By Ron Wright
Automated Airblast & Peening Manager at Wheelabrator
A change in the specification of rail wheels by the American Association for Railroads (AAR) probably wouldn’t immediately strike you as a momentous event. But even if you’re not affected by it, it is worth hearing me out, as the issue at hand is one I keep seeing across industries and applications. And it’s about interpreting, applying, and complying with peening specifications – and asking the right questions about them.
Here’s what happened: In its new specification for rail wheels, the AAR has tightened up rules around the manufacturing of carbon steel train wheels in an effort to improve wheel durability. As part of this, the AAR has also made some seemingly minor adjustments to the prescribed peening spec – with potentially significant knock-on effects for manufacturers. And with the US a lead market for the rail sector with global supply chains, we expect the new spec to travel way beyond North America.
The changes in a nutshell
Measured using a certified Almen C strip, peening intensity must now be sufficient to produce a minimum arc height of not less than 0.01 inches (Almen 10C). This is an increase from Almen 8C, meaning abrasive must hit wheel surfaces harder.
A more disruptive change is that coverage now also needs to be measured using an Almen strip. Coverage is currently checked visually and the peening process stopped once the wheel is fully treated. This approach means softer materials can be processed more quickly than harder materials.
The new regulations stipulate that the processing time for each wheel must now be “no less than the time required to reach saturation as determined by the documented saturation curve“ – which means the peening time is set by the Almen strip, not the material. And here’s the rub: the time needed to achieve the required saturation level on an Almen strip is significantly longer than for the carbon steel that the wheels are actually made of.
As a result, the peening process for the wheels is now fixed at the 150 or so seconds per wheel that match the peening time for the Almen strip – a cycle time well above the current industry expectation of 90 seconds per wheel.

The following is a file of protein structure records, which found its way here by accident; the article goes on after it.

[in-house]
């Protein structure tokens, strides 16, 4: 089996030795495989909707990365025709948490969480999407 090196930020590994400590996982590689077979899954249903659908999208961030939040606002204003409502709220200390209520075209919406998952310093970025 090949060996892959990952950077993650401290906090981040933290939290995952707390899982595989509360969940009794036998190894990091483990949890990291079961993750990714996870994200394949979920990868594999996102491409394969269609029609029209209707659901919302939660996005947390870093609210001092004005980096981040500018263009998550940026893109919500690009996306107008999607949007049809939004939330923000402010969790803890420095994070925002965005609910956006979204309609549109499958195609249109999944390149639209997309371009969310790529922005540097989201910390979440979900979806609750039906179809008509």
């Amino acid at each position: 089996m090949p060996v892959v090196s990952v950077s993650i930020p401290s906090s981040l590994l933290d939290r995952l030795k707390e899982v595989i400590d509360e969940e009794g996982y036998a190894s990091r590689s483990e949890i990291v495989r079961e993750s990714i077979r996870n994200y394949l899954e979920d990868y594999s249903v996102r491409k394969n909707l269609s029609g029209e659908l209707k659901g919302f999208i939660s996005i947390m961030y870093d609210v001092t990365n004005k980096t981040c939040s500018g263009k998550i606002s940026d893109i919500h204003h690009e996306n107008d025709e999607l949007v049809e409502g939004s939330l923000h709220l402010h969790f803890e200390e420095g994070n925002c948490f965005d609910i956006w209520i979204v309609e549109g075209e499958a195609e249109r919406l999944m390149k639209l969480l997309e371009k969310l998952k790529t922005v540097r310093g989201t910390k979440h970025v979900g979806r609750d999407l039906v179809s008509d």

What to do about it
An increase of cycle time of this magnitude directly affects the economics of rail wheel manufacture – and manufacturers’ ability to meet outputs. So what can we do about it?
The good news is: there are options.
To meet the new intensity requirements, the velocity of the shot hitting the rail wheels will need to increase. And to meet the coverage requirements in a timescale that is closer to the industry standard, the volume of abrasive thrown at components must go up.
To achieve both objectives, the horsepower of blast machines needs to increase. By running a blast machine at 60HP rather than 40HP, abrasive flow can be doubled over a fixed time period.
So depending on their given situation, rail wheel manufacturers can do one of three things:
1. make no changes and accept the longer processing time. This may be the best approach if manufacturers aren’t prepared for the implications of increasing horsepower, such as greater power consumption (and provision) requirements and increased wear and tear on parts.
2. buy new machines that can meet the new operational requirements
3. if existing equipment is in good working order, it can be upgraded as part of an Equipment Modernization Program (EMP) to meet the new requirements.
What we can learn from this is that peening specifications are often misunderstood or unclear. Reading them critically ensures compliance and allows you to anticipate the impact of new specifications on your operations.
And finally, there’s almost always a solution and I’m here to find it with you. So if you’ve got a burning question about peening specifications, get in touch – or post it in the comments below!
Find out more about how Wheelabrator serves the Aerospace industry here.